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    ABSTRACT: Sex chromosome inactivation is essential epigenetic programming in male germ cells. However, it remains largely unclear how epigenetic silencing of sex chromosomes impacts the evolution of the mammalian genome. Here we demonstrate that male sex chromosome inactivation is highly conserved between humans and mice and has an impact on the genetic evolution of human sex chromosomes. We show that, in humans, sex chromosome inactivation established during meiosis is maintained into spermatids with the silent compartment postmeiotic sex chromatin (PMSC). Human PMSC is illuminated with epigenetic modifications such as trimethylated lysine 9 of histone H3 and heterochromatin proteins CBX1 and CBX3, which implicate a conserved mechanism underlying the maintenance of sex chromosome inactivation in mammals. Furthermore, our analyses suggest that male sex chromosome inactivation has impacted multiple aspects of the evolutionary history of mammalian sex chromosomes: amplification of copy number, retrotranspositions, acquisition of de novo genes, and acquisition of different expression profiles. Most strikingly, profiles of escape genes from postmeiotic silencing diverge significantly between humans and mice. Escape genes exhibit higher rates of amino acid changes compared with non-escape genes, suggesting that they are beneficial for reproductive fitness and may allow mammals to cope with conserved postmeiotic silencing during the evolutionary past. Taken together, we propose that the epigenetic silencing mechanism impacts the genetic evolution of sex chromosomes and contributed to speciation and reproductive diversity in mammals.
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    • "However, genomic analyses of paternal XCI in the marsupial Monodelphis domestica (the South American opossum) and mice provide conflicting viewpoints on the evolutionary origins of paternal imprinting in mice. A study based on Cot-1 RNA fluorescence in situ analysis supports the claim that the imprinted paternal X is the basal condition in therian mammals; the paternal X chromosome in the opossum is inactivated during meiosis and this inactive state is maintained following spermatogenesis (Namekawa et al. 2007). However, research based on transcript profiling of X-linked genes suggests that paternal imprinting in mice may be a derived characteristic (Mahadevaiah et al. 2009). "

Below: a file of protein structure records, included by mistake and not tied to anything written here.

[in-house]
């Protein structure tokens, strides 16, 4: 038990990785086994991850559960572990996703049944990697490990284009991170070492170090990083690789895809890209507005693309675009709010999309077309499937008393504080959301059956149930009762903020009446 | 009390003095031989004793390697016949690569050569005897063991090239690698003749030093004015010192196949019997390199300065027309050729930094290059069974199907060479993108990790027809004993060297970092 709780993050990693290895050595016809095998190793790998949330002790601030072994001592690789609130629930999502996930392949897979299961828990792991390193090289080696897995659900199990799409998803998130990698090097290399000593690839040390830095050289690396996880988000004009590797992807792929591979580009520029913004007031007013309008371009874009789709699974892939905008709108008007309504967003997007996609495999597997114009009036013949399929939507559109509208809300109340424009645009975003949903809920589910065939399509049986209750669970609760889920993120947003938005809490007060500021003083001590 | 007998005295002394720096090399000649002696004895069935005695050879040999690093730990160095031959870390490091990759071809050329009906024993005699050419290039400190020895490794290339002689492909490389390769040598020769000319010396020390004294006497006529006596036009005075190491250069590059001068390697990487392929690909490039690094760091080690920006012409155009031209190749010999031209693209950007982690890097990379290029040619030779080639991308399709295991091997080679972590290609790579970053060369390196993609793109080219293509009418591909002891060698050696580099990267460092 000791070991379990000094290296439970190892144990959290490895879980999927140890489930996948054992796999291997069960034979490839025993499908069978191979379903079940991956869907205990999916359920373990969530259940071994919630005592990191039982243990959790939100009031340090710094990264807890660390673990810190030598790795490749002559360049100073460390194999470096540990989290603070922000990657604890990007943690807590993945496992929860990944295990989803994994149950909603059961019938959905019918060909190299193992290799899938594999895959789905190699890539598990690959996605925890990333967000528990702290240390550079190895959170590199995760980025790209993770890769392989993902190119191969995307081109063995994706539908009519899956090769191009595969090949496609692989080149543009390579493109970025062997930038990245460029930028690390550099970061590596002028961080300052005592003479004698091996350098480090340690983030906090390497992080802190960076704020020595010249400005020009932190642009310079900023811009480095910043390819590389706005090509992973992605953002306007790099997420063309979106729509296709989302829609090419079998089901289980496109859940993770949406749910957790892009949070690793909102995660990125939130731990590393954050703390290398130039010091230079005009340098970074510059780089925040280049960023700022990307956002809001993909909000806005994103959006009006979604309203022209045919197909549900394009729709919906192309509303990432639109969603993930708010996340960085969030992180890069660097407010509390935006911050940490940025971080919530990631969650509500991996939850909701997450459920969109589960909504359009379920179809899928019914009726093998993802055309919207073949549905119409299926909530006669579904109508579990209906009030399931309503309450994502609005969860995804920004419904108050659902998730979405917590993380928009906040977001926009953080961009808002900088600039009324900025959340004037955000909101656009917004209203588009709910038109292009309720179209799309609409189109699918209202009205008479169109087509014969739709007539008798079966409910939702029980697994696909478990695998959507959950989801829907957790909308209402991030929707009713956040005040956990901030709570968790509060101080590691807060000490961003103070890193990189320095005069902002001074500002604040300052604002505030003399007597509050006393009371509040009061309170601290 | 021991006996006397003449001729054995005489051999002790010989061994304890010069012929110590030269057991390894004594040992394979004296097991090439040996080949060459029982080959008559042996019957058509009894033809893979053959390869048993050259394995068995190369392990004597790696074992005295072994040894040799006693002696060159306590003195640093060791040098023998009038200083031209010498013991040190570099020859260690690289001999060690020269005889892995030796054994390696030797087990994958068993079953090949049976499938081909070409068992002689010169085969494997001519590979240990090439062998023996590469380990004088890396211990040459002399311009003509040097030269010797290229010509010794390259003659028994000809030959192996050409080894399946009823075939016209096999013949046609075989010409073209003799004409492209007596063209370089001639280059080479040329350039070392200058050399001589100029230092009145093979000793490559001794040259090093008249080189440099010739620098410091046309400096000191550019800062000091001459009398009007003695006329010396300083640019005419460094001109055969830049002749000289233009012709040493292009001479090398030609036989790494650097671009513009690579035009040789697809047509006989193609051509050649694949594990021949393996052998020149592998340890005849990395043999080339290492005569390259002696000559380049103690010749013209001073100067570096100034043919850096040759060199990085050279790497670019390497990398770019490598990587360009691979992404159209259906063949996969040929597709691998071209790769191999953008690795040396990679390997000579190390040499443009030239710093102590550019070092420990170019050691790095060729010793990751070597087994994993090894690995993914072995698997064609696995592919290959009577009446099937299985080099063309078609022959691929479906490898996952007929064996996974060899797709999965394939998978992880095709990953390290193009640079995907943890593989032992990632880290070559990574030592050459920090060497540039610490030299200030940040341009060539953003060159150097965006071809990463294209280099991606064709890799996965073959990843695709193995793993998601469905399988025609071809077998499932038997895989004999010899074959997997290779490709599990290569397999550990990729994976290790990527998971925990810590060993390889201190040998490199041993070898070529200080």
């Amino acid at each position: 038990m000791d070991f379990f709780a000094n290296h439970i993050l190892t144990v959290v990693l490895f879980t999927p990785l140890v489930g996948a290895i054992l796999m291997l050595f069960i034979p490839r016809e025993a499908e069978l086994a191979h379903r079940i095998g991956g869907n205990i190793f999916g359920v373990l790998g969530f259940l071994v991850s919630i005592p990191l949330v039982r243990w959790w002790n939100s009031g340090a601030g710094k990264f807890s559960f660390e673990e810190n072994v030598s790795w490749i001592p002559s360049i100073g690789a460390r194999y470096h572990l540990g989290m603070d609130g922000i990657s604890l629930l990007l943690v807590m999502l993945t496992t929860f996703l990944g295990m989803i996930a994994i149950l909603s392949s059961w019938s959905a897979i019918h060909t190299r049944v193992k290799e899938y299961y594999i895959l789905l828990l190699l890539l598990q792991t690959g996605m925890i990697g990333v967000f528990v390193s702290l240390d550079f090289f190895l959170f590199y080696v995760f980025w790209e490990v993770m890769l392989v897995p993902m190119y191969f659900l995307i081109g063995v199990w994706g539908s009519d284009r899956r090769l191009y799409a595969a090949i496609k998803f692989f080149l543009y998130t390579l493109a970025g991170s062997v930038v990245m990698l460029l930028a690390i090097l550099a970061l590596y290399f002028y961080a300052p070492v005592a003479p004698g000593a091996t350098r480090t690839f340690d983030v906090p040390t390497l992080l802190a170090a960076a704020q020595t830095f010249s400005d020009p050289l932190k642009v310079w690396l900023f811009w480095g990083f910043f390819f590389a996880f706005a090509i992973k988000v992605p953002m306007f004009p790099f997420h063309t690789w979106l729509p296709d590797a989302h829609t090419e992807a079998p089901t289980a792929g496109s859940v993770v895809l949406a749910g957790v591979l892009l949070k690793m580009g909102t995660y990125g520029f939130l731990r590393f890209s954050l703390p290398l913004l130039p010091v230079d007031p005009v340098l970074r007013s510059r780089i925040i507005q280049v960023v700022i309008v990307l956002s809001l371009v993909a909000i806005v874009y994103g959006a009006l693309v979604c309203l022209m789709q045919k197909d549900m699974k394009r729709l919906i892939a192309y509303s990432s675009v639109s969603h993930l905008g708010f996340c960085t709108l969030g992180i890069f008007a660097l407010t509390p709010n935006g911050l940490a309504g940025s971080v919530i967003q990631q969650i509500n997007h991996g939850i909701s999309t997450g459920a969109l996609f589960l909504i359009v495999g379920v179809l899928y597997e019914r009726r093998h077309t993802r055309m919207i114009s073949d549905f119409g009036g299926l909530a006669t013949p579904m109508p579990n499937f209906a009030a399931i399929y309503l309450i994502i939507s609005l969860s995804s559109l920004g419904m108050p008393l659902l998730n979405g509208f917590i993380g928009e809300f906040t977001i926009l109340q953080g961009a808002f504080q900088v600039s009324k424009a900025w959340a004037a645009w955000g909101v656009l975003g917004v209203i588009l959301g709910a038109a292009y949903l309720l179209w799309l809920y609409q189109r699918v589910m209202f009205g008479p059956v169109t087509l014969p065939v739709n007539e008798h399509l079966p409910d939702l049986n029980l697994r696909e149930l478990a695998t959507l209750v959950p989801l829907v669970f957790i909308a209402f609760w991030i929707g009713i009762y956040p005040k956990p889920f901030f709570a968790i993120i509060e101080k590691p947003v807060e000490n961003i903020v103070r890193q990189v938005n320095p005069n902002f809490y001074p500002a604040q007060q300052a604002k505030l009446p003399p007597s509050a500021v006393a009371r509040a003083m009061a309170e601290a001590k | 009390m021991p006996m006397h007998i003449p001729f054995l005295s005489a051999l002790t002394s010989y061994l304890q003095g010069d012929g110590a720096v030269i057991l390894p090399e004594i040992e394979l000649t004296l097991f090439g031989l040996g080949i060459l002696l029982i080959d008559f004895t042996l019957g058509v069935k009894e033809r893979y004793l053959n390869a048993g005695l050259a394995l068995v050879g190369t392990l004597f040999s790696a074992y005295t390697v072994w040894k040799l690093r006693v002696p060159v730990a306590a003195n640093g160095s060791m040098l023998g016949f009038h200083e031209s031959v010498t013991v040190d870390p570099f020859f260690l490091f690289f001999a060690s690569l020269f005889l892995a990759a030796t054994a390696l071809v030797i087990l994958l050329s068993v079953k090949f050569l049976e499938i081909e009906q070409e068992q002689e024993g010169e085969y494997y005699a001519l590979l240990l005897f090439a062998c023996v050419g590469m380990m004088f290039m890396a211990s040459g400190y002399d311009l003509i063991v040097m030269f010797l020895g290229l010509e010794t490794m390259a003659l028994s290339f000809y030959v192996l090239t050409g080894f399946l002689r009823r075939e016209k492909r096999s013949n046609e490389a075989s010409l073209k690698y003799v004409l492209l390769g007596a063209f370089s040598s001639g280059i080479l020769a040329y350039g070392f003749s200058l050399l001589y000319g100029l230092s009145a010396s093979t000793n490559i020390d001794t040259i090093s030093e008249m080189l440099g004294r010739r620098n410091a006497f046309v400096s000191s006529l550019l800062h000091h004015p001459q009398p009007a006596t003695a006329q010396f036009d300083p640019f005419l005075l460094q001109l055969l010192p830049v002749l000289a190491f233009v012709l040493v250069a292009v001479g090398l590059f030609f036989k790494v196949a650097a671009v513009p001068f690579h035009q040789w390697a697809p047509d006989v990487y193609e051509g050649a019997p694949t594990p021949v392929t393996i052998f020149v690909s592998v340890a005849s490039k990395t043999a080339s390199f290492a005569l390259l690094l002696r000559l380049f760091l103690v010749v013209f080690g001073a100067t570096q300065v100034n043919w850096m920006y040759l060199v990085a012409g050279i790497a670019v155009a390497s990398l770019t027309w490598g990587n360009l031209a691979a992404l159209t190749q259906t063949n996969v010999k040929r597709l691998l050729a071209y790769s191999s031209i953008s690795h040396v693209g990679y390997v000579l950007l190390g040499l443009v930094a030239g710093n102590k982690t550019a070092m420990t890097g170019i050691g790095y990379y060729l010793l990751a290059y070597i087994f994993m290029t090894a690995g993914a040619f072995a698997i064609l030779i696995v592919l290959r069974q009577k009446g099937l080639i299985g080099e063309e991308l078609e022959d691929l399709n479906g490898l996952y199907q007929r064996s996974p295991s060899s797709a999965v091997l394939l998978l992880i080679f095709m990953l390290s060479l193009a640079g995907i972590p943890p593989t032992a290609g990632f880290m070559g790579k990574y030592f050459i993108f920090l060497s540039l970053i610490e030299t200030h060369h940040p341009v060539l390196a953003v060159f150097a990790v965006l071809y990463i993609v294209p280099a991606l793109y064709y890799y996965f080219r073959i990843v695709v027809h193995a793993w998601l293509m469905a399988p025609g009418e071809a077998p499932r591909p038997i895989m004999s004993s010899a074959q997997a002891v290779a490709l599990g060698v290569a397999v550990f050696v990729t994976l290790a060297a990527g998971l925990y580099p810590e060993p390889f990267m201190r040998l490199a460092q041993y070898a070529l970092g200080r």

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    ABSTRACT: Our understanding of the evolution of sex chromosomes has increased greatly in recent years due to a number of molecular evolutionary investigations in divergent sex chromosome systems, and these findings are reshaping theories of sex chromosome evolution. In particular, the dynamics of the sex-determining region (SDR) have been demonstrated by recent findings in ancient and incipient sex chromosomes. Radical changes in genomic structure and gene content in the male specific region of the Y chromosome between human and chimpanzee indicated rapid evolution in the past 6 million years, defying the notion that the pace of evolution in the SDR was fast at early stages but slowed down overtime. The chicken Z and the human X chromosomes appeared to have acquired testis-expressed genes and expanded in intergenic regions. Transposable elements greatly contributed to SDR expansion and aided the trafficking of genes in the SDR and its X or Z counterpart through retrotransposition. Dosage compensation is not a destined consequence of sex chromosomes as once thought. Most X-linked microRNA genes escape silencing and are expressed in testis. Collectively, these findings are challenging many of our preconceived ideas of the evolutionary trajectory and fates of sex chromosomes.